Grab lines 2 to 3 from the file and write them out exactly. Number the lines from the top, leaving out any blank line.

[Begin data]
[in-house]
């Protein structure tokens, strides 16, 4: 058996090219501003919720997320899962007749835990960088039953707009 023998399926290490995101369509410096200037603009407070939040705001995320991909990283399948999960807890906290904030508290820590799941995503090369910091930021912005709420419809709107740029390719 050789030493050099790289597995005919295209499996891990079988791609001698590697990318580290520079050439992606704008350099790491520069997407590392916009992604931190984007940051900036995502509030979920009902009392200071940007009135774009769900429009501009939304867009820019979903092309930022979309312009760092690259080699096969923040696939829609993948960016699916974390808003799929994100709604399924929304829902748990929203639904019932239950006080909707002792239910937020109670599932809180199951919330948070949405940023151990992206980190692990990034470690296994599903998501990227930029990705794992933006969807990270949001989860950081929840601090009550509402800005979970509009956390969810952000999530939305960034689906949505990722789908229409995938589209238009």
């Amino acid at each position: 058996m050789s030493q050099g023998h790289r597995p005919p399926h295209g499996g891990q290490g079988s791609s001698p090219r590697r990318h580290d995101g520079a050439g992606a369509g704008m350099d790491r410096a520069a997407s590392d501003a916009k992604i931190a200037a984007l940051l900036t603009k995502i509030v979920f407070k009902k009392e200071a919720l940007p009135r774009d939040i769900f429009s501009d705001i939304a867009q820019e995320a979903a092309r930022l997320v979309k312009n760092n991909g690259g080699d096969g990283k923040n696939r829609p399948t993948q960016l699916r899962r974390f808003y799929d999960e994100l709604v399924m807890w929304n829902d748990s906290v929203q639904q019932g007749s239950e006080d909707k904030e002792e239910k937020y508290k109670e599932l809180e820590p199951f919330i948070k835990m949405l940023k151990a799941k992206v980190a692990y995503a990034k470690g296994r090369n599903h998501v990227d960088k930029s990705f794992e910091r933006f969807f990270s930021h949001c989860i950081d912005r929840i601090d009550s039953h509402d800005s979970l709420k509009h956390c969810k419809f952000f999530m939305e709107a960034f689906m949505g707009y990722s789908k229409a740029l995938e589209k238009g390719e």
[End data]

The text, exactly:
């Protein structure tokens, strides 16, 4: 058996090219501003919720997320899962007749835990960088039953707009 023998399926290490995101369509410096200037603009407070939040705001995320991909990283399948999960807890906290904030508290820590799941995503090369910091930021912005709420419809709107740029390719 050789030493050099790289597995005919295209499996891990079988791609001698590697990318580290520079050439992606704008350099790491520069997407590392916009992604931190984007940051900036995502509030979920009902009392200071940007009135774009769900429009501009939304867009820019979903092309930022979309312009760092690259080699096969923040696939829609993948960016699916974390808003799929994100709604399924929304829902748990929203639904019932239950006080909707002792239910937020109670599932809180199951919330948070949405940023151990992206980190692990990034470690296994599903998501990227930029990705794992933006969807990270949001989860950081929840601090009550509402800005979970509009956390969810952000999530939305960034689906949505990722789908229409995938589209238009």
């Amino acid at each position: 058996m050789s030493q050099g023998h790289r597995p005919p399926h295209g499996g891990q290490g079988s791609s001698p090219r590697r990318h580290d995101g520079a050439g992606a369509g704008m350099d790491r410096a520069a997407s590392d501003a916009k992604i931190a200037a984007l940051l900036t603009k995502i509030v979920f407070k009902k009392e200071a919720l940007p009135r774009d939040i769900f429009s501009d705001i939304a867009q820019e995320a979903a092309r930022l997320v979309k312009n760092n991909g690259g080699d096969g990283k923040n696939r829609p399948t993948q960016l699916r899962r974390f808003y799929d999960e994100l709604v399924m807890w929304n829902d748990s906290v929203q639904q019932g007749s239950e006080d909707k904030e002792e239910k937020y508290k109670e599932l809180e820590p199951f919330i948070k835990m949405l940023k151990a799941k992206v980190a692990y995503a990034k470690g296994r090369n599903h998501v990227d960088k930029s990705f794992e910091r933006f969807f990270s930021h949001c989860i950081d912005r929840i601090d009550s039953h509402d800005s979970l709420k509009h956390c969810k419809f952000f999530m939305e709107a960034f689906m949505g707009y990722s789908k229409a740029l995938e589209k238009g390719e």